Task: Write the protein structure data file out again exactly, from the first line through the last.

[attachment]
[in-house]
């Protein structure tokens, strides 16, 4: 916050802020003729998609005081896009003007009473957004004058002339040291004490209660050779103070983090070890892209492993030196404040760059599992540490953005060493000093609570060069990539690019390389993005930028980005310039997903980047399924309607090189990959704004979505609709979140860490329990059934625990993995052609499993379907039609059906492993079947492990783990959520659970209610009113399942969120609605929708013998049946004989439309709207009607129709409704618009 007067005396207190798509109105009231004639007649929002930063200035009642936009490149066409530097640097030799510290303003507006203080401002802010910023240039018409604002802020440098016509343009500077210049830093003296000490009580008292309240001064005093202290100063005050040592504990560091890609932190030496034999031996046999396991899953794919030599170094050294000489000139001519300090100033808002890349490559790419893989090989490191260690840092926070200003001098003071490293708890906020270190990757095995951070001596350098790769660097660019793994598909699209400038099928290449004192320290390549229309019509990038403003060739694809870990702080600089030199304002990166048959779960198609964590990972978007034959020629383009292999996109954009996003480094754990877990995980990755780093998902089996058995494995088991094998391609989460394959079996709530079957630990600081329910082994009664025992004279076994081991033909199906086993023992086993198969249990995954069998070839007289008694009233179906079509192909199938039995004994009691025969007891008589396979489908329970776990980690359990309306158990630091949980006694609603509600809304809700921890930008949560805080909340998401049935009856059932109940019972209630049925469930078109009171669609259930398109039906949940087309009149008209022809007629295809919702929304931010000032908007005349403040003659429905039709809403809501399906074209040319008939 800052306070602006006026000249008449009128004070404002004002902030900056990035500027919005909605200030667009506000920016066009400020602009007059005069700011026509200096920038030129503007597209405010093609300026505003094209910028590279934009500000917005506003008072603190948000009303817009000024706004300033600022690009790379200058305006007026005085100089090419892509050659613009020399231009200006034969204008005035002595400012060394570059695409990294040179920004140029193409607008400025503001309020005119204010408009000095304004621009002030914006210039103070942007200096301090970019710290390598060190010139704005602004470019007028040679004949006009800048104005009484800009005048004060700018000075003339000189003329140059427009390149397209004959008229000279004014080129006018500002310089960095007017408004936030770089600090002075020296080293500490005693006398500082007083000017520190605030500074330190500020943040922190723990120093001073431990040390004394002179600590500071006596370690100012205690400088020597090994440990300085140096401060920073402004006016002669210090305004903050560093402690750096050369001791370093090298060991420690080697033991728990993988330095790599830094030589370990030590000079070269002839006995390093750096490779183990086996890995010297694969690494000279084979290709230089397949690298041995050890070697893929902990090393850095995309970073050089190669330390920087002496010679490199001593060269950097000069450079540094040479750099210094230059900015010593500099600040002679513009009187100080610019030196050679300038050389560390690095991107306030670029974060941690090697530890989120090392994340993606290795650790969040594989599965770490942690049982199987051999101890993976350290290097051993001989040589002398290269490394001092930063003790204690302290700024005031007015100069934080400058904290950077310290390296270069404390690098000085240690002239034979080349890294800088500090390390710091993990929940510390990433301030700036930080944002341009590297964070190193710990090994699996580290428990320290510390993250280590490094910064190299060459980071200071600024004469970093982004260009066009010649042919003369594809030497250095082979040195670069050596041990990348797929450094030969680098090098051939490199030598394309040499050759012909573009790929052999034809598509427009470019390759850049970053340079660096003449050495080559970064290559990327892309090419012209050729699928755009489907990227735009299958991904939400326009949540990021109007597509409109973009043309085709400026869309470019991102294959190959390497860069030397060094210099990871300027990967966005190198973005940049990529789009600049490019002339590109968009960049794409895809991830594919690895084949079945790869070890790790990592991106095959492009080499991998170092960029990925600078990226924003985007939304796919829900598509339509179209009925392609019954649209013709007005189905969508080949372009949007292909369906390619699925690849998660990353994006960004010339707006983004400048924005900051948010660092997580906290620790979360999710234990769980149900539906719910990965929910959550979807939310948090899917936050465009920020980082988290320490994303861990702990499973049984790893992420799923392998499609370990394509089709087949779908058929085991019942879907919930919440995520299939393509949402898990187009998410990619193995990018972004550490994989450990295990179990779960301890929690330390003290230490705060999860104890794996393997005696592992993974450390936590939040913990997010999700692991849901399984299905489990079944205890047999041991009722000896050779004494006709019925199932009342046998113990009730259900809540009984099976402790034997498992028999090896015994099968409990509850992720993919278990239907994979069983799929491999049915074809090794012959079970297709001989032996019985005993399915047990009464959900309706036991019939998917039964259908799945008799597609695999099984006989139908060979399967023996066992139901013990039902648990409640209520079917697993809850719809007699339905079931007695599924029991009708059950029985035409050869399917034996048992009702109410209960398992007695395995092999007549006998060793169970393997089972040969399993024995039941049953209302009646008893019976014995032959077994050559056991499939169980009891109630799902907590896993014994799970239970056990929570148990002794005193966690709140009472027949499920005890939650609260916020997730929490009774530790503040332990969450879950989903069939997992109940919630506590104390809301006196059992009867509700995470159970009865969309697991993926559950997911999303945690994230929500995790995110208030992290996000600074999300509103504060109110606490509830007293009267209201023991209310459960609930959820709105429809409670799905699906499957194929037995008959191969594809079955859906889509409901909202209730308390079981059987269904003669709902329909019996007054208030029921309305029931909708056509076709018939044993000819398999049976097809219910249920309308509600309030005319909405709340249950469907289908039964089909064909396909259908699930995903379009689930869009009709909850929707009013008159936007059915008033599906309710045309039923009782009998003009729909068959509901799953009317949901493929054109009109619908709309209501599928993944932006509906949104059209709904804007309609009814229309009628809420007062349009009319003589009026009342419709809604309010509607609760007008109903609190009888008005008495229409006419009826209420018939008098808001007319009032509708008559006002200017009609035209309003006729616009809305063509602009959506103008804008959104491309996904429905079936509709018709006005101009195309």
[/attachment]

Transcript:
[in-house]
């Protein structure tokens, strides 16, 4: 916050802020003729998609005081896009003007009473957004004058002339040291004490209660050779103070983090070890892209492993030196404040760059599992540490953005060493000093609570060069990539690019390389993005930028980005310039997903980047399924309607090189990959704004979505609709979140860490329990059934625990993995052609499993379907039609059906492993079947492990783990959520659970209610009113399942969120609605929708013998049946004989439309709207009607129709409704618009 007067005396207190798509109105009231004639007649929002930063200035009642936009490149066409530097640097030799510290303003507006203080401002802010910023240039018409604002802020440098016509343009500077210049830093003296000490009580008292309240001064005093202290100063005050040592504990560091890609932190030496034999031996046999396991899953794919030599170094050294000489000139001519300090100033808002890349490559790419893989090989490191260690840092926070200003001098003071490293708890906020270190990757095995951070001596350098790769660097660019793994598909699209400038099928290449004192320290390549229309019509990038403003060739694809870990702080600089030199304002990166048959779960198609964590990972978007034959020629383009292999996109954009996003480094754990877990995980990755780093998902089996058995494995088991094998391609989460394959079996709530079957630990600081329910082994009664025992004279076994081991033909199906086993023992086993198969249990995954069998070839007289008694009233179906079509192909199938039995004994009691025969007891008589396979489908329970776990980690359990309306158990630091949980006694609603509600809304809700921890930008949560805080909340998401049935009856059932109940019972209630049925469930078109009171669609259930398109039906949940087309009149008209022809007629295809919702929304931010000032908007005349403040003659429905039709809403809501399906074209040319008939 800052306070602006006026000249008449009128004070404002004002902030900056990035500027919005909605200030667009506000920016066009400020602009007059005069700011026509200096920038030129503007597209405010093609300026505003094209910028590279934009500000917005506003008072603190948000009303817009000024706004300033600022690009790379200058305006007026005085100089090419892509050659613009020399231009200006034969204008005035002595400012060394570059695409990294040179920004140029193409607008400025503001309020005119204010408009000095304004621009002030914006210039103070942007200096301090970019710290390598060190010139704005602004470019007028040679004949006009800048104005009484800009005048004060700018000075003339000189003329140059427009390149397209004959008229000279004014080129006018500002310089960095007017408004936030770089600090002075020296080293500490005693006398500082007083000017520190605030500074330190500020943040922190723990120093001073431990040390004394002179600590500071006596370690100012205690400088020597090994440990300085140096401060920073402004006016002669210090305004903050560093402690750096050369001791370093090298060991420690080697033991728990993988330095790599830094030589370990030590000079070269002839006995390093750096490779183990086996890995010297694969690494000279084979290709230089397949690298041995050890070697893929902990090393850095995309970073050089190669330390920087002496010679490199001593060269950097000069450079540094040479750099210094230059900015010593500099600040002679513009009187100080610019030196050679300038050389560390690095991107306030670029974060941690090697530890989120090392994340993606290795650790969040594989599965770490942690049982199987051999101890993976350290290097051993001989040589002398290269490394001092930063003790204690302290700024005031007015100069934080400058904290950077310290390296270069404390690098000085240690002239034979080349890294800088500090390390710091993990929940510390990433301030700036930080944002341009590297964070190193710990090994699996580290428990320290510390993250280590490094910064190299060459980071200071600024004469970093982004260009066009010649042919003369594809030497250095082979040195670069050596041990990348797929450094030969680098090098051939490199030598394309040499050759012909573009790929052999034809598509427009470019390759850049970053340079660096003449050495080559970064290559990327892309090419012209050729699928755009489907990227735009299958991904939400326009949540990021109007597509409109973009043309085709400026869309470019991102294959190959390497860069030397060094210099990871300027990967966005190198973005940049990529789009600049490019002339590109968009960049794409895809991830594919690895084949079945790869070890790790990592991106095959492009080499991998170092960029990925600078990226924003985007939304796919829900598509339509179209009925392609019954649209013709007005189905969508080949372009949007292909369906390619699925690849998660990353994006960004010339707006983004400048924005900051948010660092997580906290620790979360999710234990769980149900539906719910990965929910959550979807939310948090899917936050465009920020980082988290320490994303861990702990499973049984790893992420799923392998499609370990394509089709087949779908058929085991019942879907919930919440995520299939393509949402898990187009998410990619193995990018972004550490994989450990295990179990779960301890929690330390003290230490705060999860104890794996393997005696592992993974450390936590939040913990997010999700692991849901399984299905489990079944205890047999041991009722000896050779004494006709019925199932009342046998113990009730259900809540009984099976402790034997498992028999090896015994099968409990509850992720993919278990239907994979069983799929491999049915074809090794012959079970297709001989032996019985005993399915047990009464959900309706036991019939998917039964259908799945008799597609695999099984006989139908060979399967023996066992139901013990039902648990409640209520079917697993809850719809007699339905079931007695599924029991009708059950029985035409050869399917034996048992009702109410209960398992007695395995092999007549006998060793169970393997089972040969399993024995039941049953209302009646008893019976014995032959077994050559056991499939169980009891109630799902907590896993014994799970239970056990929570148990002794005193966690709140009472027949499920005890939650609260916020997730929490009774530790503040332990969450879950989903069939997992109940919630506590104390809301006196059992009867509700995470159970009865969309697991993926559950997911999303945690994230929500995790995110208030992290996000600074999300509103504060109110606490509830007293009267209201023991209310459960609930959820709105429809409670799905699906499957194929037995008959191969594809079955859906889509409901909202209730308390079981059987269904003669709902329909019996007054208030029921309305029931909708056509076709018939044993000819398999049976097809219910249920309308509600309030005319909405709340249950469907289908039964089909064909396909259908699930995903379009689930869009009709909850929707009013008159936007059915008033599906309710045309039923009782009998003009729909068959509901799953009317949901493929054109009109619908709309209501599928993944932006509906949104059209709904804007309609009814229309009628809420007062349009009319003589009026009342419709809604309010509607609760007008109903609190009888008005008495229409006419009826209420018939008098808001007319009032509708008559006002200017009609035209309003006729616009809305063509602009959506103008804008959104491309996904429905079936509709018709006005101009195309």